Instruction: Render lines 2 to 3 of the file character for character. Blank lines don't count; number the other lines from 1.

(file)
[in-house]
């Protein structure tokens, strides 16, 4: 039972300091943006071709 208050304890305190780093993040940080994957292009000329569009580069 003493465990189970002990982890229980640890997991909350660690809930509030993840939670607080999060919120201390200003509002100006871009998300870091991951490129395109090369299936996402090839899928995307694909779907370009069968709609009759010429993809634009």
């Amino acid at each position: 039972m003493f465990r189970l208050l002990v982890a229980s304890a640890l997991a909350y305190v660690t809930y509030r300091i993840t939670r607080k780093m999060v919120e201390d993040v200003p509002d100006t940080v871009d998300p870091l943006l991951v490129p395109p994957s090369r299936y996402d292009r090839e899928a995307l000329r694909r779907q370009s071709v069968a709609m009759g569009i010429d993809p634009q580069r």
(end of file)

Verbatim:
């Protein structure tokens, strides 16, 4: 039972300091943006071709 208050304890305190780093993040940080994957292009000329569009580069 003493465990189970002990982890229980640890997991909350660690809930509030993840939670607080999060919120201390200003509002100006871009998300870091991951490129395109090369299936996402090839899928995307694909779907370009069968709609009759010429993809634009």
């Amino acid at each position: 039972m003493f465990r189970l208050l002990v982890a229980s304890a640890l997991a909350y305190v660690t809930y509030r300091i993840t939670r607080k780093m999060v919120e201390d993040v200003p509002d100006t940080v871009d998300p870091l943006l991951v490129p395109p994957s090369r299936y996402d292009r090839e899928a995307l000329r694909r779907q370009s071709v069968a709609m009759g569009i010429d993809p634009q580069r």